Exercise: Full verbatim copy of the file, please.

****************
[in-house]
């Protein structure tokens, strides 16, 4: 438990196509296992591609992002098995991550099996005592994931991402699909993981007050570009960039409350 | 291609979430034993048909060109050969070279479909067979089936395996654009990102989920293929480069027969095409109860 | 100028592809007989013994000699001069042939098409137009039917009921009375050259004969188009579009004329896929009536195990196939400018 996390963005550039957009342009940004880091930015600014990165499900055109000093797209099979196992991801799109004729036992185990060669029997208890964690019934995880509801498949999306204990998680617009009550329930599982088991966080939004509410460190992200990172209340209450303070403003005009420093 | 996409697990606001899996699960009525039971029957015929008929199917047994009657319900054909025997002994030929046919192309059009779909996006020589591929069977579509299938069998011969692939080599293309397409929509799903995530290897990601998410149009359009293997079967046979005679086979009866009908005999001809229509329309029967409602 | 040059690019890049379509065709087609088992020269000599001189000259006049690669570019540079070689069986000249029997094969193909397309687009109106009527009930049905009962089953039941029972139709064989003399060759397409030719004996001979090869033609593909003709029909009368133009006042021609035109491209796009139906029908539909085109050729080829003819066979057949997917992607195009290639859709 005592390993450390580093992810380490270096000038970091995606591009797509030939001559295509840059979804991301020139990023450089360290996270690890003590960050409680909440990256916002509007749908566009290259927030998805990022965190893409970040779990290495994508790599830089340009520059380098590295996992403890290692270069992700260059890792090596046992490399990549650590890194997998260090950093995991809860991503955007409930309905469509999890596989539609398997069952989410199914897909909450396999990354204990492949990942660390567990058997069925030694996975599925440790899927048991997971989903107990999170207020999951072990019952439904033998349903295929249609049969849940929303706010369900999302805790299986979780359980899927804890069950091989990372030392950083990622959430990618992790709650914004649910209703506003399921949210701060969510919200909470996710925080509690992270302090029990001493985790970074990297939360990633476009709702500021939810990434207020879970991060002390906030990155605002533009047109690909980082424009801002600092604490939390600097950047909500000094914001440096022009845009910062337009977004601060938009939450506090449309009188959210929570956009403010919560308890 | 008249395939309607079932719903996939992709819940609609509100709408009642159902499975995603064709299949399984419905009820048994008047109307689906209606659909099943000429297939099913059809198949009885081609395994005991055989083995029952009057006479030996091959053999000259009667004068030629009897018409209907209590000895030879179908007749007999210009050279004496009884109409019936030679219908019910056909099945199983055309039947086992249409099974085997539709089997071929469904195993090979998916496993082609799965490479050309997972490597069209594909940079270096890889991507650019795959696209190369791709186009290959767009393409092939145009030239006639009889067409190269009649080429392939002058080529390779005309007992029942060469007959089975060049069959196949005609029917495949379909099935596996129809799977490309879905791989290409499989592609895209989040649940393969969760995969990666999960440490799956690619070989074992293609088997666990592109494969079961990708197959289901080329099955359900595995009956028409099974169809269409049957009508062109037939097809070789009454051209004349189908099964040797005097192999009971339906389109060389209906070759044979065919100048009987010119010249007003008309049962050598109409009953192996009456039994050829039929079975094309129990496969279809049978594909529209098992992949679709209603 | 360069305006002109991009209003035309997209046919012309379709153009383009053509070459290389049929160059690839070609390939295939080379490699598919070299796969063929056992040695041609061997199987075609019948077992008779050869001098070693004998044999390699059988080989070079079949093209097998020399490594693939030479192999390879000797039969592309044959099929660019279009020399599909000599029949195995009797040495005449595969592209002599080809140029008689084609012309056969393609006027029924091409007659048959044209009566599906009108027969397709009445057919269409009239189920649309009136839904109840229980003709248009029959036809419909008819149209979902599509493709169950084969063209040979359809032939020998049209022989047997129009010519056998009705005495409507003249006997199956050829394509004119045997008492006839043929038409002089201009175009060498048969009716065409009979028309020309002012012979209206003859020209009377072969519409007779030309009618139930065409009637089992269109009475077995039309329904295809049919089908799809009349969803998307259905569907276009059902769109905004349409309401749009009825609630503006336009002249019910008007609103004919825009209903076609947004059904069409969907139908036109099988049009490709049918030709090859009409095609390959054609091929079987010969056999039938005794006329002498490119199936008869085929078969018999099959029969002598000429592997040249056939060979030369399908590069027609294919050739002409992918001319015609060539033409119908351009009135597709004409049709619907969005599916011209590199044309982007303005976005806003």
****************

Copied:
[in-house]
């Protein structure tokens, strides 16, 4: 438990196509296992591609992002098995991550099996005592994931991402699909993981007050570009960039409350 | 291609979430034993048909060109050969070279479909067979089936395996654009990102989920293929480069027969095409109860 | 100028592809007989013994000699001069042939098409137009039917009921009375050259004969188009579009004329896929009536195990196939400018 996390963005550039957009342009940004880091930015600014990165499900055109000093797209099979196992991801799109004729036992185990060669029997208890964690019934995880509801498949999306204990998680617009009550329930599982088991966080939004509410460190992200990172209340209450303070403003005009420093 | 996409697990606001899996699960009525039971029957015929008929199917047994009657319900054909025997002994030929046919192309059009779909996006020589591929069977579509299938069998011969692939080599293309397409929509799903995530290897990601998410149009359009293997079967046979005679086979009866009908005999001809229509329309029967409602 | 040059690019890049379509065709087609088992020269000599001189000259006049690669570019540079070689069986000249029997094969193909397309687009109106009527009930049905009962089953039941029972139709064989003399060759397409030719004996001979090869033609593909003709029909009368133009006042021609035109491209796009139906029908539909085109050729080829003819066979057949997917992607195009290639859709 005592390993450390580093992810380490270096000038970091995606591009797509030939001559295509840059979804991301020139990023450089360290996270690890003590960050409680909440990256916002509007749908566009290259927030998805990022965190893409970040779990290495994508790599830089340009520059380098590295996992403890290692270069992700260059890792090596046992490399990549650590890194997998260090950093995991809860991503955007409930309905469509999890596989539609398997069952989410199914897909909450396999990354204990492949990942660390567990058997069925030694996975599925440790899927048991997971989903107990999170207020999951072990019952439904033998349903295929249609049969849940929303706010369900999302805790299986979780359980899927804890069950091989990372030392950083990622959430990618992790709650914004649910209703506003399921949210701060969510919200909470996710925080509690992270302090029990001493985790970074990297939360990633476009709702500021939810990434207020879970991060002390906030990155605002533009047109690909980082424009801002600092604490939390600097950047909500000094914001440096022009845009910062337009977004601060938009939450506090449309009188959210929570956009403010919560308890 | 008249395939309607079932719903996939992709819940609609509100709408009642159902499975995603064709299949399984419905009820048994008047109307689906209606659909099943000429297939099913059809198949009885081609395994005991055989083995029952009057006479030996091959053999000259009667004068030629009897018409209907209590000895030879179908007749007999210009050279004496009884109409019936030679219908019910056909099945199983055309039947086992249409099974085997539709089997071929469904195993090979998916496993082609799965490479050309997972490597069209594909940079270096890889991507650019795959696209190369791709186009290959767009393409092939145009030239006639009889067409190269009649080429392939002058080529390779005309007992029942060469007959089975060049069959196949005609029917495949379909099935596996129809799977490309879905791989290409499989592609895209989040649940393969969760995969990666999960440490799956690619070989074992293609088997666990592109494969079961990708197959289901080329099955359900595995009956028409099974169809269409049957009508062109037939097809070789009454051209004349189908099964040797005097192999009971339906389109060389209906070759044979065919100048009987010119010249007003008309049962050598109409009953192996009456039994050829039929079975094309129990496969279809049978594909529209098992992949679709209603 | 360069305006002109991009209003035309997209046919012309379709153009383009053509070459290389049929160059690839070609390939295939080379490699598919070299796969063929056992040695041609061997199987075609019948077992008779050869001098070693004998044999390699059988080989070079079949093209097998020399490594693939030479192999390879000797039969592309044959099929660019279009020399599909000599029949195995009797040495005449595969592209002599080809140029008689084609012309056969393609006027029924091409007659048959044209009566599906009108027969397709009445057919269409009239189920649309009136839904109840229980003709248009029959036809419909008819149209979902599509493709169950084969063209040979359809032939020998049209022989047997129009010519056998009705005495409507003249006997199956050829394509004119045997008492006839043929038409002089201009175009060498048969009716065409009979028309020309002012012979209206003859020209009377072969519409007779030309009618139930065409009637089992269109009475077995039309329904295809049919089908799809009349969803998307259905569907276009059902769109905004349409309401749009009825609630503006336009002249019910008007609103004919825009209903076609947004059904069409969907139908036109099988049009490709049918030709090859009409095609390959054609091929079987010969056999039938005794006329002498490119199936008869085929078969018999099959029969002598000429592997040249056939060979030369399908590069027609294919050739002409992918001319015609060539033409119908351009009135597709004409049709619907969005599916011209590199044309982007303005976005806003």